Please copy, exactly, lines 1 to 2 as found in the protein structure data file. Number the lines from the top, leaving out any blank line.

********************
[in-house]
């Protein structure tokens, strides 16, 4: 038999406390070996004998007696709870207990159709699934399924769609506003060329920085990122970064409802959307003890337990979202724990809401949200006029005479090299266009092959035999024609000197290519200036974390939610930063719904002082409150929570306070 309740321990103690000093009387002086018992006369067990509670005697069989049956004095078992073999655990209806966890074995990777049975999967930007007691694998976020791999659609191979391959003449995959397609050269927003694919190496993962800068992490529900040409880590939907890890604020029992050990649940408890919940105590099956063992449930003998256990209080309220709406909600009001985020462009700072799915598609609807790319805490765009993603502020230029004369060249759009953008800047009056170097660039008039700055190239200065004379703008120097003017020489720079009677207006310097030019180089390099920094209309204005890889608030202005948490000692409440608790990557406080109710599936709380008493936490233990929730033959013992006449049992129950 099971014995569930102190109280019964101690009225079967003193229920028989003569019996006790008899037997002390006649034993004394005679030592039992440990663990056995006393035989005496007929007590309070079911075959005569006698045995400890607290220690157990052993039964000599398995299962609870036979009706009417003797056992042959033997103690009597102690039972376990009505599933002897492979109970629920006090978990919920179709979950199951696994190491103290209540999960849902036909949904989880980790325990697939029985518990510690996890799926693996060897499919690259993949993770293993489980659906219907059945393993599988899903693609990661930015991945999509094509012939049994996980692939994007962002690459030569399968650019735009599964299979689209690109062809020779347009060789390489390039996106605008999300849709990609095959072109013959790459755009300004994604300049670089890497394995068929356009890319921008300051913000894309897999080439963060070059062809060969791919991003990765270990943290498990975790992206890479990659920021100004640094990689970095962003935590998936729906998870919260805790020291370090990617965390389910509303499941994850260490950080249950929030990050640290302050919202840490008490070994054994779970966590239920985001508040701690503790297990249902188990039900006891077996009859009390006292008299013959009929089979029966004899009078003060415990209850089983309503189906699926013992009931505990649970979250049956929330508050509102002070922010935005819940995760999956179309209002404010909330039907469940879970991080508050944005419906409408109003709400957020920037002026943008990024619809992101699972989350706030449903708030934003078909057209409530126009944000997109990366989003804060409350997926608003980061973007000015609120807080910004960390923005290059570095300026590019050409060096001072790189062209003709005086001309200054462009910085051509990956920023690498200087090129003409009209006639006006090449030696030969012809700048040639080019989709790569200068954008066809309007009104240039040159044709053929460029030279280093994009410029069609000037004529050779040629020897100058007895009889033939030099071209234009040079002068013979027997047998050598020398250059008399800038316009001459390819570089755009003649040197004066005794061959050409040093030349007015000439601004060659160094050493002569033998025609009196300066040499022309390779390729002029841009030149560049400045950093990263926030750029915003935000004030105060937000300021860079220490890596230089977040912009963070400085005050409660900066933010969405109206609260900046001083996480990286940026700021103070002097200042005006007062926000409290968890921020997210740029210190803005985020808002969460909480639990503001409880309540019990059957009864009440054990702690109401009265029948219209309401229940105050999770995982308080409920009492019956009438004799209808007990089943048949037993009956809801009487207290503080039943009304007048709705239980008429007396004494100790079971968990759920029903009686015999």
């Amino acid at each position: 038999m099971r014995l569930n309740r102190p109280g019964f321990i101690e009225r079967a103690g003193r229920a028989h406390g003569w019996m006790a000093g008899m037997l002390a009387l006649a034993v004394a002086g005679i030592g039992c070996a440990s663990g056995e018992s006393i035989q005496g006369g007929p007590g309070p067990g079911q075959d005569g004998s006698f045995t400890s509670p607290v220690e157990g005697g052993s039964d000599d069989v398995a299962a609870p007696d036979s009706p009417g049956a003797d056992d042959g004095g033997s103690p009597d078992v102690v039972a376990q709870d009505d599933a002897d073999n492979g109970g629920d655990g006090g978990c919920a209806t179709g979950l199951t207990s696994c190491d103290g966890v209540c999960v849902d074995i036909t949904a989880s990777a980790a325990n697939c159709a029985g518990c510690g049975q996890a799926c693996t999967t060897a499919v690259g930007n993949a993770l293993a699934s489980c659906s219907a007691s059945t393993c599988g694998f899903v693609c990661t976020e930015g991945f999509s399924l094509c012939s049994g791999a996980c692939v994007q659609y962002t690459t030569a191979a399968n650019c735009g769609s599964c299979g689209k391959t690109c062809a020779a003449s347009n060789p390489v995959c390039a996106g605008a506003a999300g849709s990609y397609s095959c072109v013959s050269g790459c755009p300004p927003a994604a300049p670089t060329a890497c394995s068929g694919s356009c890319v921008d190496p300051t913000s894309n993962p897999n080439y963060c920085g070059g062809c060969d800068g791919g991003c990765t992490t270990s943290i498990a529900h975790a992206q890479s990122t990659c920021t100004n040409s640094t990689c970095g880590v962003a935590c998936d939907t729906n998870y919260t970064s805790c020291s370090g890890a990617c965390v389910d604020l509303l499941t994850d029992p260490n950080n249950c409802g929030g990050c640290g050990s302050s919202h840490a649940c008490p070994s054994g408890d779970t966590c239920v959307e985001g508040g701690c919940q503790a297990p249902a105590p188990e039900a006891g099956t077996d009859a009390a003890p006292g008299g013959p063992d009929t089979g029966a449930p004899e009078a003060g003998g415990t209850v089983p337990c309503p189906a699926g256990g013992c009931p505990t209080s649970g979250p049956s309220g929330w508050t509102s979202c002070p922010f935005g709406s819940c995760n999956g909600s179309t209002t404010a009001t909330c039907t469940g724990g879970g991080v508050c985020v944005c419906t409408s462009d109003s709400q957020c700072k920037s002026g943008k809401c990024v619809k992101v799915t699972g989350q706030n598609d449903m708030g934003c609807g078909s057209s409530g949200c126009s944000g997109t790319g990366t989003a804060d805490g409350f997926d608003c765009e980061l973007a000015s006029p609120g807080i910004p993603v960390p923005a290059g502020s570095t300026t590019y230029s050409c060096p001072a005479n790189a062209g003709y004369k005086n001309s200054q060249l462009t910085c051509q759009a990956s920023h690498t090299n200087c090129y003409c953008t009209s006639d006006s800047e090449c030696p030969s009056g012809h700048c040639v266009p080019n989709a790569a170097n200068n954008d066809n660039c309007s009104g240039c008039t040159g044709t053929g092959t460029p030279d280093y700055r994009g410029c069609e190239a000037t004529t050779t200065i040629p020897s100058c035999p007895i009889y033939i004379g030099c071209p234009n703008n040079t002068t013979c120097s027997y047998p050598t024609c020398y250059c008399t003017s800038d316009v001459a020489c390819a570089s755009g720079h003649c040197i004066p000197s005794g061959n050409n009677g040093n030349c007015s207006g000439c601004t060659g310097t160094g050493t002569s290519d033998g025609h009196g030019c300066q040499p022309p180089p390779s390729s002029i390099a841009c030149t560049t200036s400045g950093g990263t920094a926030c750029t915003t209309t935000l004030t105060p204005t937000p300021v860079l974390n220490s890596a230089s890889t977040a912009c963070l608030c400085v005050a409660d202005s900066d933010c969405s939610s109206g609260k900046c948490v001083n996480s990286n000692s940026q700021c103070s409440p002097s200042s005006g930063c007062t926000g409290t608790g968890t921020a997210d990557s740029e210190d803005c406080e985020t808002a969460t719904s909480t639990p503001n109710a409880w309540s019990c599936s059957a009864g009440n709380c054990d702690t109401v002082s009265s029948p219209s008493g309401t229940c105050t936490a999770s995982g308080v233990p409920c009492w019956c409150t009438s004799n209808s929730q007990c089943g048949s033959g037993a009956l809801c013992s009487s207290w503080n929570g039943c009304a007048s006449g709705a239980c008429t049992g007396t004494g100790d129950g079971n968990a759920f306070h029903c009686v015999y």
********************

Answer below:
[in-house]
């Protein structure tokens, strides 16, 4: 038999406390070996004998007696709870207990159709699934399924769609506003060329920085990122970064409802959307003890337990979202724990809401949200006029005479090299266009092959035999024609000197290519200036974390939610930063719904002082409150929570306070 309740321990103690000093009387002086018992006369067990509670005697069989049956004095078992073999655990209806966890074995990777049975999967930007007691694998976020791999659609191979391959003449995959397609050269927003694919190496993962800068992490529900040409880590939907890890604020029992050990649940408890919940105590099956063992449930003998256990209080309220709406909600009001985020462009700072799915598609609807790319805490765009993603502020230029004369060249759009953008800047009056170097660039008039700055190239200065004379703008120097003017020489720079009677207006310097030019180089390099920094209309204005890889608030202005948490000692409440608790990557406080109710599936709380008493936490233990929730033959013992006449049992129950 099971014995569930102190109280019964101690009225079967003193229920028989003569019996006790008899037997002390006649034993004394005679030592039992440990663990056995006393035989005496007929007590309070079911075959005569006698045995400890607290220690157990052993039964000599398995299962609870036979009706009417003797056992042959033997103690009597102690039972376990009505599933002897492979109970629920006090978990919920179709979950199951696994190491103290209540999960849902036909949904989880980790325990697939029985518990510690996890799926693996060897499919690259993949993770293993489980659906219907059945393993599988899903693609990661930015991945999509094509012939049994996980692939994007962002690459030569399968650019735009599964299979689209690109062809020779347009060789390489390039996106605008999300849709990609095959072109013959790459755009300004994604300049670089890497394995068929356009890319921008300051913000894309897999080439963060070059062809060969791919991003990765270990943290498990975790992206890479990659920021100004640094990689970095962003935590998936729906998870919260805790020291370090990617965390389910509303499941994850260490950080249950929030990050640290302050919202840490008490070994054994779970966590239920985001508040701690503790297990249902188990039900006891077996009859009390006292008299013959009929089979029966004899009078003060415990209850089983309503189906699926013992009931505990649970979250049956929330508050509102002070922010935005819940995760999956179309209002404010909330039907469940879970991080508050944005419906409408109003709400957020920037002026943008990024619809992101699972989350706030449903708030934003078909057209409530126009944000997109990366989003804060409350997926608003980061973007000015609120807080910004960390923005290059570095300026590019050409060096001072790189062209003709005086001309200054462009910085051509990956920023690498200087090129003409009209006639006006090449030696030969012809700048040639080019989709790569200068954008066809309007009104240039040159044709053929460029030279280093994009410029069609000037004529050779040629020897100058007895009889033939030099071209234009040079002068013979027997047998050598020398250059008399800038316009001459390819570089755009003649040197004066005794061959050409040093030349007015000439601004060659160094050493002569033998025609009196300066040499022309390779390729002029841009030149560049400045950093990263926030750029915003935000004030105060937000300021860079220490890596230089977040912009963070400085005050409660900066933010969405109206609260900046001083996480990286940026700021103070002097200042005006007062926000409290968890921020997210740029210190803005985020808002969460909480639990503001409880309540019990059957009864009440054990702690109401009265029948219209309401229940105050999770995982308080409920009492019956009438004799209808007990089943048949037993009956809801009487207290503080039943009304007048709705239980008429007396004494100790079971968990759920029903009686015999």